Political programme and profile

The AfD adopted a programme for the 2014 European elections and a programme of principles in the spring of 2016. Probably more important for producing…

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Chapter : Political programme and profile

The AfD adopted a programme for the 2014 European elections and a programme of principles in the spring of 2016. Probably more important for producing the AfD as a brand, however, are the statements of leading representatives of the party.

In line with the neoliberal agenda that was brought in by many leading AfD personnel from the very beginning, not least by several professors of economics and high-ranking business representatives like Hans-Olaf Henkel, the former president of the Federation of German Industries, the party favours tax reductions for companies, the liberalisation of the labour market and the “cutback of bureaucracy” that often is just a cipher for cutting state services essential to those with low incomes.

In contrast to the European elections programme, the more recent basic programme makes clear that the party is for a minimum wage, but this position is contested inside the party.

The latest statement is widely seen as an attempt to reach out to working class people. The party has three subgroups claiming to work in the interest of employed people. So far, though, they do not play any relevant role inside or outside the party.

On a social level, the AfD campaigns energetically against a plurality of family models and gender arrangements, favouring very traditional ideas of family patterns and fighting against gender mainstreaming programmes. Using the term “gender craziness”, it aggressively confronts feminist ideas.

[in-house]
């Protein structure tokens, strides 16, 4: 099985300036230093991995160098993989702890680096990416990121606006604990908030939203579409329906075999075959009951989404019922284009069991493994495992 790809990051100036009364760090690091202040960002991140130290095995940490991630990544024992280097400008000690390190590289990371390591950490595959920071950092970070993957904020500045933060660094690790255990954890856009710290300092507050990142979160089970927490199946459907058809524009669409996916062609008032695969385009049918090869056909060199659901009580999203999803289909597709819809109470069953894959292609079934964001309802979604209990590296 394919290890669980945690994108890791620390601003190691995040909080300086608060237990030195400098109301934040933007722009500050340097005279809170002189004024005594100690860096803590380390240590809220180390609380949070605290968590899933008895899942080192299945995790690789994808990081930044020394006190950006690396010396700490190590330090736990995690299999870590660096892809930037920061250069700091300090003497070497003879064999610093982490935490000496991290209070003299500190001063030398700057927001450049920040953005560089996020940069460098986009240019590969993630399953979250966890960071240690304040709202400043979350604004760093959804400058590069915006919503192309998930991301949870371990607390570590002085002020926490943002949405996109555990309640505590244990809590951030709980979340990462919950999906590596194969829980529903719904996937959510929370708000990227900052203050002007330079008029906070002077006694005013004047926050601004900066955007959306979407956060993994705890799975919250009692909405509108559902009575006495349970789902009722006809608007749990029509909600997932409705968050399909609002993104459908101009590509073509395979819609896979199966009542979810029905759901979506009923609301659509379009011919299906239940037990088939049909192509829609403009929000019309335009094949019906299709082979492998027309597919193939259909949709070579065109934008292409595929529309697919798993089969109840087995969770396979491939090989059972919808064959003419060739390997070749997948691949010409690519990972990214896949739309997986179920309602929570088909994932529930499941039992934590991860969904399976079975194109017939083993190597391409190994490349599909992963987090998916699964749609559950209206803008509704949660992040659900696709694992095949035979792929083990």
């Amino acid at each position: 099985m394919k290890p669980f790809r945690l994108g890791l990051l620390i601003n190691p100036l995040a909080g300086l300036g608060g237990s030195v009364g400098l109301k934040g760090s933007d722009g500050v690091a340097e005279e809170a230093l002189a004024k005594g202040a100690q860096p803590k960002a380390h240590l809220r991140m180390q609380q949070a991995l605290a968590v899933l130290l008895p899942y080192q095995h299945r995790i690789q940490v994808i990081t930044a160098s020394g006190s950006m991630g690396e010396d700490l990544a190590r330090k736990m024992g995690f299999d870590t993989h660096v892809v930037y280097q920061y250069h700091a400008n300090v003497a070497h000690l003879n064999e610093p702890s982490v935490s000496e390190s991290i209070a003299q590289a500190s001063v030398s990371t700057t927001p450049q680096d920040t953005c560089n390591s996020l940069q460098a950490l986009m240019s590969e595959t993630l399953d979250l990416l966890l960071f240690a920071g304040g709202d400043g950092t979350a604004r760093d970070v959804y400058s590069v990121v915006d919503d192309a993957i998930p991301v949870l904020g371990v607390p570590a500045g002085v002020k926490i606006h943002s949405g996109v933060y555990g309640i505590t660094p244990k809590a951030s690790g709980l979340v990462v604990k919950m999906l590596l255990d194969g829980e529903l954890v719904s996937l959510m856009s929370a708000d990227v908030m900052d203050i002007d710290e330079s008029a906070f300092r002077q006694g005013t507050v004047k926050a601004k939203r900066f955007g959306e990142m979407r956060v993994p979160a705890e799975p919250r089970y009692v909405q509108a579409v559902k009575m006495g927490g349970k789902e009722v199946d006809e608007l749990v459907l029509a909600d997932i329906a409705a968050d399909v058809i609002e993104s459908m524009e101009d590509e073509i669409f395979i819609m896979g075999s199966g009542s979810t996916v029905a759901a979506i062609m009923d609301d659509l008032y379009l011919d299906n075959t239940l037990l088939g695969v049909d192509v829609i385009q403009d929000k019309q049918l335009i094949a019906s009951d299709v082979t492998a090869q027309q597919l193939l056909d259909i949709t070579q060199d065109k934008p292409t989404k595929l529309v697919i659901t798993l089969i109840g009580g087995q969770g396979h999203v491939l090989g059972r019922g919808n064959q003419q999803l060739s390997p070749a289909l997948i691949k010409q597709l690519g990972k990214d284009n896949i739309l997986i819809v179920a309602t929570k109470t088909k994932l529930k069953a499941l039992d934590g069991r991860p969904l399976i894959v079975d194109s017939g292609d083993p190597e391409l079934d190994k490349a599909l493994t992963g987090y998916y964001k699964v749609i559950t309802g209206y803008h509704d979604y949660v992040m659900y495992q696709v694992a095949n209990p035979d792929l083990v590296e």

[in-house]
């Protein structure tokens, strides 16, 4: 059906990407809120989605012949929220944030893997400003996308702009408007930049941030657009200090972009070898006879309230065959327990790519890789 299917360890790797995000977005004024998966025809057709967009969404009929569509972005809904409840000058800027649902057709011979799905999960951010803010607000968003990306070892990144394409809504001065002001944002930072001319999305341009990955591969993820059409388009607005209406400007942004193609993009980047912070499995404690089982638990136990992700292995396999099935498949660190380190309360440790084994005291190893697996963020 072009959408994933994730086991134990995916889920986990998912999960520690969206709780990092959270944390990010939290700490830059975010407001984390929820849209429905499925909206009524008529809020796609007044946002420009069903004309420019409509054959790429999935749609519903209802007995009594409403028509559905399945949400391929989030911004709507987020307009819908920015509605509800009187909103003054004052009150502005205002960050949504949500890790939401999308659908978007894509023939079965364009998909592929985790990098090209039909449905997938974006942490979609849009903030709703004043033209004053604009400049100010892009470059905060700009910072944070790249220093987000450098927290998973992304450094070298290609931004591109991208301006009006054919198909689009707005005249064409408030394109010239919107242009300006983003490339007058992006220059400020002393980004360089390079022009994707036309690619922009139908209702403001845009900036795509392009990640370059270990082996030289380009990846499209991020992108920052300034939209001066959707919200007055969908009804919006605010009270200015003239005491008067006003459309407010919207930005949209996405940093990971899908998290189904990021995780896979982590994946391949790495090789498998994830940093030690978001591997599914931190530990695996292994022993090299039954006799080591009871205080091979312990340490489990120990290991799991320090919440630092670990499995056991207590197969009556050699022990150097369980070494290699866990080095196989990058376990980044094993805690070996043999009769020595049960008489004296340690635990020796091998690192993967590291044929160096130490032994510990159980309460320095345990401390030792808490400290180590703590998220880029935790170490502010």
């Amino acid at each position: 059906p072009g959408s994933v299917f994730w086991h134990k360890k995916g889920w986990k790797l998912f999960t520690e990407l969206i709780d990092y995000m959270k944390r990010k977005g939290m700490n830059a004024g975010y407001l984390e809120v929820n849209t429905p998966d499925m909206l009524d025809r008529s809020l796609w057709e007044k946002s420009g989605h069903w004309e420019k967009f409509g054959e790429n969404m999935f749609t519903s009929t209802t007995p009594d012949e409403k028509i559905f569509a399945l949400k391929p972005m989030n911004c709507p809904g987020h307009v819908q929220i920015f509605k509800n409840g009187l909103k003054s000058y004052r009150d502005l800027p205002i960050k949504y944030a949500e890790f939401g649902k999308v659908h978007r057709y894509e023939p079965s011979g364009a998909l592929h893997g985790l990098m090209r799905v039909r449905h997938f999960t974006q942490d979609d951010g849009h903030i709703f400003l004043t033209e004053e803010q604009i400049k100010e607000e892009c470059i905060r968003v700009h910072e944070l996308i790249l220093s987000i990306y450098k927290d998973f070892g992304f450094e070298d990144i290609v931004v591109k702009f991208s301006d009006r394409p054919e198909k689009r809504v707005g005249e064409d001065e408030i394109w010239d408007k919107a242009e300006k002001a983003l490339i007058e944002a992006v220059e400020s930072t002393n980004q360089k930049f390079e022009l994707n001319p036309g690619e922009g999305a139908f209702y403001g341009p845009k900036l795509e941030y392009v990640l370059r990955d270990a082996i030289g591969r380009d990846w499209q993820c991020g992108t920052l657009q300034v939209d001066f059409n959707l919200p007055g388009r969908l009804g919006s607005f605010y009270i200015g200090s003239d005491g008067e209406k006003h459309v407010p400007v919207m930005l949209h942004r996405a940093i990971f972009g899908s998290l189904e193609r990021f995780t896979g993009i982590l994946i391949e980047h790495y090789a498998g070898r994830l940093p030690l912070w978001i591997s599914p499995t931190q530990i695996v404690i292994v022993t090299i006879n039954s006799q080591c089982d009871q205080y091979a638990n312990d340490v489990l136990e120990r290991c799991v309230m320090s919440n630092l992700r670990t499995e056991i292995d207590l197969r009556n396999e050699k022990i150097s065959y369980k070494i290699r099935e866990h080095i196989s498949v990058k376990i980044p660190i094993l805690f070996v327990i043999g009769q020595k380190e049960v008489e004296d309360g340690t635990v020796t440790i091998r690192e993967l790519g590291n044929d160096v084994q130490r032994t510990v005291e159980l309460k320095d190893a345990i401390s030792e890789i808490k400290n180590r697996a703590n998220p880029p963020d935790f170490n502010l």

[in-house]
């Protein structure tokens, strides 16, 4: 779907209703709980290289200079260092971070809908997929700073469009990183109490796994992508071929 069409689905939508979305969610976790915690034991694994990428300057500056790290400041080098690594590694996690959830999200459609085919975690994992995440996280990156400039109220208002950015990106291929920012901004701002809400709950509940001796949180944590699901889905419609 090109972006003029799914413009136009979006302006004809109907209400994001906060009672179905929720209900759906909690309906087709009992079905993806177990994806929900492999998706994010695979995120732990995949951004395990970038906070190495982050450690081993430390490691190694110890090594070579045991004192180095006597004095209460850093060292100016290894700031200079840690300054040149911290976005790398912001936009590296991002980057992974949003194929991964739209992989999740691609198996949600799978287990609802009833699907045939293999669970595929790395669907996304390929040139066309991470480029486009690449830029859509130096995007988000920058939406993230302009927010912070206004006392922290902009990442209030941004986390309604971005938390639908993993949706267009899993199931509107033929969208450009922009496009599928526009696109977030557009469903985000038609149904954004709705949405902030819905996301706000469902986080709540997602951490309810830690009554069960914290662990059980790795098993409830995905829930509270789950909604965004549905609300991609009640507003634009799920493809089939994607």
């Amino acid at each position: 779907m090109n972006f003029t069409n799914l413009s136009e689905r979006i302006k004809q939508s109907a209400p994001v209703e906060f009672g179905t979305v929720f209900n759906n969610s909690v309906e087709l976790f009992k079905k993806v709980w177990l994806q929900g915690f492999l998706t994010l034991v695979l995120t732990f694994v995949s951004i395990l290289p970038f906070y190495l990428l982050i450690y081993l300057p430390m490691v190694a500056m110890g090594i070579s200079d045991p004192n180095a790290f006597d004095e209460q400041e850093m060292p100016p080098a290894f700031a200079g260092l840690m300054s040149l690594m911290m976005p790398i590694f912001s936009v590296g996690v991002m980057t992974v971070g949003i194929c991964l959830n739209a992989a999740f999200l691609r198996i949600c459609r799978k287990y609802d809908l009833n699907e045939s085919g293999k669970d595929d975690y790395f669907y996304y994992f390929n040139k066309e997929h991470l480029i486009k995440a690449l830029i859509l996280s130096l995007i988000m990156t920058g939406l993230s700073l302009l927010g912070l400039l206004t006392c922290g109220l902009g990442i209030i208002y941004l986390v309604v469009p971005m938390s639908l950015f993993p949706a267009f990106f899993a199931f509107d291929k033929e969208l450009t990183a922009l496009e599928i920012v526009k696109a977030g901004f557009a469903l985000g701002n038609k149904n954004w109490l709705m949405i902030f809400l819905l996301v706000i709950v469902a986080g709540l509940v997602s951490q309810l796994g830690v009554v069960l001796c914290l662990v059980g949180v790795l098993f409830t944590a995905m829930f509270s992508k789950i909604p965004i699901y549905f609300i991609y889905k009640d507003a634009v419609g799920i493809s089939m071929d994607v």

Beatrix von Storch

The organisational basis for such campaigns is a network of NGOs called Civil Coalition run by Beatrix von Storch. Fundamental Christians have gathered in two subgroups – the Pforzheim Circle and Christians in the AfD – the latter blaming the Christian churches for being too liberal in welcoming and supporting refugees who seek shelter in Germany. Prolife positions are also especially strong in the AfD’s branches in the south and the south-east of Germany.

Man-made climate change is, almost inevitably, widely denied by the AfD. Thus, any law by which financial support for an increased production and use of renewable energy is provided would be abolished according to the party. Instead, the life span of nuclear power plants should be extended.

The AfD is a right-wing populist party that propagates clear-cut opposition to what it holds to be a corrupt and lying elite consisting mainly of politicians, journalists and the EU bureaucracy and supposedly extends its hand to “hard-working people”.